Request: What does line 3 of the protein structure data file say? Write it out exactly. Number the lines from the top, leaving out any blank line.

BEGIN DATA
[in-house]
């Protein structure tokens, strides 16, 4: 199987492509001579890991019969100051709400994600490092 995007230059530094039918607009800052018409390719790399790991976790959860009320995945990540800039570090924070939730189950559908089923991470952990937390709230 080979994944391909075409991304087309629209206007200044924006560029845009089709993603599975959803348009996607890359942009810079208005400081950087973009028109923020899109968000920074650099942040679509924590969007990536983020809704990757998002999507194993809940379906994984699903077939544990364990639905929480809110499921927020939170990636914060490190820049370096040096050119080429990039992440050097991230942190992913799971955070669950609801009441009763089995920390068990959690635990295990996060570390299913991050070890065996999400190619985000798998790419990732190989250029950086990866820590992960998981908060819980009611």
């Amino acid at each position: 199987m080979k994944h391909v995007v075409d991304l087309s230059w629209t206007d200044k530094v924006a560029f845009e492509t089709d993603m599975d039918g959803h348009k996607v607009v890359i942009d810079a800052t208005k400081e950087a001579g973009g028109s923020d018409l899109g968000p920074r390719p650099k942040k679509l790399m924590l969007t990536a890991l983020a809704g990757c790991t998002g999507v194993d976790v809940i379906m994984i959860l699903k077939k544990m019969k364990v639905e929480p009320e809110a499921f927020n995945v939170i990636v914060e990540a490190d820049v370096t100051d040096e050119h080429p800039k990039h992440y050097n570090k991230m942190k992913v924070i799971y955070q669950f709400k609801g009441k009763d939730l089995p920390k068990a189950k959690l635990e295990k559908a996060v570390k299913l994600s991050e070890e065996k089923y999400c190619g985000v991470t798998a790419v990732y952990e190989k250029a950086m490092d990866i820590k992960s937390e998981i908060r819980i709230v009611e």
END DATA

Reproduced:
């Amino acid at each position: 199987m080979k994944h391909v995007v075409d991304l087309s230059w629209t206007d200044k530094v924006a560029f845009e492509t089709d993603m599975d039918g959803h348009k996607v607009v890359i942009d810079a800052t208005k400081e950087a001579g973009g028109s923020d018409l899109g968000p920074r390719p650099k942040k679509l790399m924590l969007t990536a890991l983020a809704g990757c790991t998002g999507v194993d976790v809940i379906m994984i959860l699903k077939k544990m019969k364990v639905e929480p009320e809110a499921f927020n995945v939170i990636v914060e990540a490190d820049v370096t100051d040096e050119h080429p800039k990039h992440y050097n570090k991230m942190k992913v924070i799971y955070q669950f709400k609801g009441k009763d939730l089995p920390k068990a189950k959690l635990e295990k559908a996060v570390k299913l994600s991050e070890e065996k089923y999400c190619g985000v991470t798998a790419v990732y952990e190989k250029a950086m490092d990866i820590k992960s937390e998981i908060r819980i709230v009611e």